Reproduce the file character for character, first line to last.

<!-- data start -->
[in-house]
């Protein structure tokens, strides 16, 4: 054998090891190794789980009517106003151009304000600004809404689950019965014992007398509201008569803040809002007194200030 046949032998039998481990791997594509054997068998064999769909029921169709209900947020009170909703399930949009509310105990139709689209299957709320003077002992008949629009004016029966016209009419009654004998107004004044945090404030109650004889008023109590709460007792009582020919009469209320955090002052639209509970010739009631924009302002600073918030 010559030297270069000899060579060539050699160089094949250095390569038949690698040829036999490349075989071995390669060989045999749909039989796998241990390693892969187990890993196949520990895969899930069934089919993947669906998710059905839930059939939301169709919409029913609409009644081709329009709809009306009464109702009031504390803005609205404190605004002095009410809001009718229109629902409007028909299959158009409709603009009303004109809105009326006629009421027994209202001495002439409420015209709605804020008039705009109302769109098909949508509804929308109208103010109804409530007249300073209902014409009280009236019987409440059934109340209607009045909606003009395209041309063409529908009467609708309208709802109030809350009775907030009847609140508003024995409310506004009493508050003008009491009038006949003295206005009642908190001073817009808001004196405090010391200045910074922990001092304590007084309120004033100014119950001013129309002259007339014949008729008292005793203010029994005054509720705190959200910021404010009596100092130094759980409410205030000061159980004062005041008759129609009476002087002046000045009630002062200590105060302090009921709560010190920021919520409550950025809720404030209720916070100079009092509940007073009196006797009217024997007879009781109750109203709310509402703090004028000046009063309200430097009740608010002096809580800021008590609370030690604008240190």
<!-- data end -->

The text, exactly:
[in-house]
């Protein structure tokens, strides 16, 4: 054998090891190794789980009517106003151009304000600004809404689950019965014992007398509201008569803040809002007194200030 046949032998039998481990791997594509054997068998064999769909029921169709209900947020009170909703399930949009509310105990139709689209299957709320003077002992008949629009004016029966016209009419009654004998107004004044945090404030109650004889008023109590709460007792009582020919009469209320955090002052639209509970010739009631924009302002600073918030 010559030297270069000899060579060539050699160089094949250095390569038949690698040829036999490349075989071995390669060989045999749909039989796998241990390693892969187990890993196949520990895969899930069934089919993947669906998710059905839930059939939301169709919409029913609409009644081709329009709809009306009464109702009031504390803005609205404190605004002095009410809001009718229109629902409007028909299959158009409709603009009303004109809105009326006629009421027994209202001495002439409420015209709605804020008039705009109302769109098909949508509804929308109208103010109804409530007249300073209902014409009280009236019987409440059934109340209607009045909606003009395209041309063409529908009467609708309208709802109030809350009775907030009847609140508003024995409310506004009493508050003008009491009038006949003295206005009642908190001073817009808001004196405090010391200045910074922990001092304590007084309120004033100014119950001013129309002259007339014949008729008292005793203010029994005054509720705190959200910021404010009596100092130094759980409410205030000061159980004062005041008759129609009476002087002046000045009630002062200590105060302090009921709560010190920021919520409550950025809720404030209720916070100079009092509940007073009196006797009217024997007879009781109750109203709310509402703090004028000046009063309200430097009740608010002096809580800021008590609370030690604008240190």